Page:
In the chapter “Preparing Teachers for Crisis”, Kevin Kumashiro addresses what it means to be a student in contemporary society’s commonsensical education system.
To me, society’s common sense idea of schooling is very much a traditional model of education that prides itself on memorization and regurgitation of information. Paulo Freire, a critic of the traditionalist approach, calls this the “banking” model of education, saying “[t]eachers ‘deposit’ ideas into students, who become receptacles or ‘depositories,’ waiting to be filled” (Roberts, 2000, p.54). In other words, a traditional model of education is one in which the teacher simply transmits subject matter to students who are expected to passively receive and memorize the content, and expected to repeat the content on an exam to prove what they have ‘learned’. Therefore, a ‘good’ student, according to society, would be a student who complies with this commonsensical notion of schooling. A ‘good’ student would be one who takes in the teacher’s lecture passively, yet attentively, and who is able to repeat the content––exactly as it was presented––back to the teacher during an assessment. Essentially, in this traditionalist approach, there is no capacity for original thought or critical thinking. In fact, a student who did this would be considered a ‘bad‘ student according to society’s common sense ideas of schooling.
By establishing a definition of a ‘good’ student, society both privileges and disadvantages certain students. Curriculum, or what is taught in schools, is a reflection of the dominant norms in society. For instance, in many schools today, math and sciences are taught from a Western world view that values a systematic, concise, departmentalized approach to these subjects. However, in many Indigenous cultures, math and sciences are taught from a holistic approach––one that focuses on the interconnectedness of the universe. Essentially, although there are many different ways to teach math and sciences, our curriculum reflects the Western approach because it is the dominant norm of our society.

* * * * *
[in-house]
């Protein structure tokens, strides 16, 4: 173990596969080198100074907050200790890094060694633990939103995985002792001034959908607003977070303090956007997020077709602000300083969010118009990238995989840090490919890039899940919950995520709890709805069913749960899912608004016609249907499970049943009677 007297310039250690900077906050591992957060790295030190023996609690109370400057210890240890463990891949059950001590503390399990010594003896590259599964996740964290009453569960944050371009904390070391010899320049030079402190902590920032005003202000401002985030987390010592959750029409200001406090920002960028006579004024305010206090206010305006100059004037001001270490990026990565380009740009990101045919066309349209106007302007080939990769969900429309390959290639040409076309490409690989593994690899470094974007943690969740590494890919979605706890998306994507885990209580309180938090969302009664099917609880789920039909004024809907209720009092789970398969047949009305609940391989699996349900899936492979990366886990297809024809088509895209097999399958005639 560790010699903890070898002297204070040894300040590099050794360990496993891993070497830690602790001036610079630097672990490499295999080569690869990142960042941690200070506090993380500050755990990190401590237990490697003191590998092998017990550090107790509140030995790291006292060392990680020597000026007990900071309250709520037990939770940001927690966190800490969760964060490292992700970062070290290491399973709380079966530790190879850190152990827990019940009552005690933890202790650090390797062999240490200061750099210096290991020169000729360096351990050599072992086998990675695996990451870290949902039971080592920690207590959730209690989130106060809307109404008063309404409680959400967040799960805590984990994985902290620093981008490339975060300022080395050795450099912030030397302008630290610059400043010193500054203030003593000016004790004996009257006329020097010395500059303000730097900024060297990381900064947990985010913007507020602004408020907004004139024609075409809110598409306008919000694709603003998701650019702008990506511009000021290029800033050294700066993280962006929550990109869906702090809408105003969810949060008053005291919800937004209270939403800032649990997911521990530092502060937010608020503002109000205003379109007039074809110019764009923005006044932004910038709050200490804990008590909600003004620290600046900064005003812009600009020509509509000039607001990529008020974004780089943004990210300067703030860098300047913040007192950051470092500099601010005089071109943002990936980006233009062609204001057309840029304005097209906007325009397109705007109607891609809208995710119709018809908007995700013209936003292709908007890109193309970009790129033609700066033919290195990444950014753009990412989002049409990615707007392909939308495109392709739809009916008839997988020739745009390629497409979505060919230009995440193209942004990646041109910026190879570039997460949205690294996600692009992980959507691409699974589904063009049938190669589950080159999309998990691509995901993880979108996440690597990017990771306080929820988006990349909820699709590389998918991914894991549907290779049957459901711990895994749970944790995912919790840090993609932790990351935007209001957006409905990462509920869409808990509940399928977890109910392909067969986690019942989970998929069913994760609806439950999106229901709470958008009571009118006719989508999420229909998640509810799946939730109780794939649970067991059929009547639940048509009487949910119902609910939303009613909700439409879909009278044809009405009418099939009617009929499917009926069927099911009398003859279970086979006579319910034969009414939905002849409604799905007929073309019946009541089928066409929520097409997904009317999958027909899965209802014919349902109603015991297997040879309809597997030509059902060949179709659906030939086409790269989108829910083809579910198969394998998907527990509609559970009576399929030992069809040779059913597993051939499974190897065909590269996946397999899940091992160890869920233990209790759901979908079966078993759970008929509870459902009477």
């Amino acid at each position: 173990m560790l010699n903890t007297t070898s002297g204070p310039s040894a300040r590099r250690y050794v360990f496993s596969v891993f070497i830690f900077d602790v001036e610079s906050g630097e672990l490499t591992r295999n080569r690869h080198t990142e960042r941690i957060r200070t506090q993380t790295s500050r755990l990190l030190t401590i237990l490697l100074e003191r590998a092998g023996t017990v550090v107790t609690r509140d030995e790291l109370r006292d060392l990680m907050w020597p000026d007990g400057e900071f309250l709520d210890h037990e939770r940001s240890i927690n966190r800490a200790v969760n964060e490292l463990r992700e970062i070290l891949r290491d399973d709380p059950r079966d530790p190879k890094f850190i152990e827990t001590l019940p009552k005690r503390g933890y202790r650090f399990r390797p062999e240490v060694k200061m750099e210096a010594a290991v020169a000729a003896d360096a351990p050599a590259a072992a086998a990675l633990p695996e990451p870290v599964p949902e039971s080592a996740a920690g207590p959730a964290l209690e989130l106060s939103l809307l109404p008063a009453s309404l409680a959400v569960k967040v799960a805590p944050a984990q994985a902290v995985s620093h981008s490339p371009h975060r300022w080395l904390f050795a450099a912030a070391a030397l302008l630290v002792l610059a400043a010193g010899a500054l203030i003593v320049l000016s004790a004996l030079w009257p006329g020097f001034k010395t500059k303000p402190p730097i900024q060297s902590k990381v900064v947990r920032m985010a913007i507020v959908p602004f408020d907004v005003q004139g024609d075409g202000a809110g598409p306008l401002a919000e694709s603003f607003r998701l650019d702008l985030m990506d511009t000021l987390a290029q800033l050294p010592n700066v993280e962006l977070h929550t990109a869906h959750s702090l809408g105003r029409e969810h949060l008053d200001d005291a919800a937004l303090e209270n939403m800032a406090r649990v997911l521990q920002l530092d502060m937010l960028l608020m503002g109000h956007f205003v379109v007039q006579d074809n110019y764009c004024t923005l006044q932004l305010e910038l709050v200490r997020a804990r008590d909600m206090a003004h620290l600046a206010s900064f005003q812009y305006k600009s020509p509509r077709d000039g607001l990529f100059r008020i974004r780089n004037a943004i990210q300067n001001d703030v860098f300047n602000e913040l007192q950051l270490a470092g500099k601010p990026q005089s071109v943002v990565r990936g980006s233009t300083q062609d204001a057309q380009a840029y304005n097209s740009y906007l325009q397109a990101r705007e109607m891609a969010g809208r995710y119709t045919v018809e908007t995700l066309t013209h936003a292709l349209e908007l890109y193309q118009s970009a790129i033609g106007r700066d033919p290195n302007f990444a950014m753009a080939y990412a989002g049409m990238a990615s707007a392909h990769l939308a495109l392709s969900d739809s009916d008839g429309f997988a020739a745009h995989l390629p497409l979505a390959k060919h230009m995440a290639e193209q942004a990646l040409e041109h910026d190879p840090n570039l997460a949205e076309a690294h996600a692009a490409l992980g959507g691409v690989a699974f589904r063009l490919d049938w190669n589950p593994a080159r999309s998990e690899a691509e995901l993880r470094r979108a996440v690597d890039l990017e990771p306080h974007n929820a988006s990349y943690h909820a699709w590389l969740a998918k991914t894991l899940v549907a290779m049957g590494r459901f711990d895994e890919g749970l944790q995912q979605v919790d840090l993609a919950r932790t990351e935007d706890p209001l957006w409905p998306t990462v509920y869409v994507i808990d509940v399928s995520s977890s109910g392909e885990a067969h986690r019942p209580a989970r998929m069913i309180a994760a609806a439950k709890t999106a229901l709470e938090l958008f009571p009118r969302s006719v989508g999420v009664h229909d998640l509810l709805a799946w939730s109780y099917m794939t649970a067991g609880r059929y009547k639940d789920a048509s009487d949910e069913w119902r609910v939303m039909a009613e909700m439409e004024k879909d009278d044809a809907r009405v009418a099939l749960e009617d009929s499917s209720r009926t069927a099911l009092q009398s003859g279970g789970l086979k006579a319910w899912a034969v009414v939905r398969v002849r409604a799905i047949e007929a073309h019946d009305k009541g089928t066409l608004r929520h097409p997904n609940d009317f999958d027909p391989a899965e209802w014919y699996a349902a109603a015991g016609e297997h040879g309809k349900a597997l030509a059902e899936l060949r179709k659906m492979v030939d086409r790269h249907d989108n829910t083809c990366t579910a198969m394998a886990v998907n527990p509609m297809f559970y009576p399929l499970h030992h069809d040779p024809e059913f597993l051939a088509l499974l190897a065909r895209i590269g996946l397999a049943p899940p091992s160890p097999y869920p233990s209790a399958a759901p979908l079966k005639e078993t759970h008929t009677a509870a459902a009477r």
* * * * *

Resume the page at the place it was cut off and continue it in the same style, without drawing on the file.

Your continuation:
That being said, students who are considered ‘good’ students are often those whose knowledges and experiences are reflected in the curriculum. These students are privileged because it is easy to be a ‘good’ student when your understanding of the world is reaffirmed by what is being taught to you in schools. In this sense, there is no need to question the curriculum––its common sense. Typically, these students are white, middle-class Christians because they are the dominant norm of society, thus the curriculum is tailored to them. In contrast, many minority groups are disadvantaged by the definition of a ‘good’ student because their prior knowledges and experiences do not correspond to what is being taught in schools. As a result, these students might question a concept and be labelled as ‘bad’ students, when they are simply trying to understand a unfamiliar idea and locate it within their own perception of the world .
The problem with this commonsensical idea of what constitutes a ‘good’ student is that it hides the oppressive nature of our education system. We are made to believe by society that if a student understands a concept, they are a ‘good’ student. Similarly, we are made to believe by society that if a student does not understand a concept, they are dumb, or a ‘bad’ student. Essentially, what society does is it instills in us a victim-blaming ideology in which we blame the student for their misfortunes. However, the problem with this is that society removes itself from the equation altogether; we never stop to analyze the education system itself and the ways in which it produces structural inequality by benefiting certain kinds of students and disadvantaging others.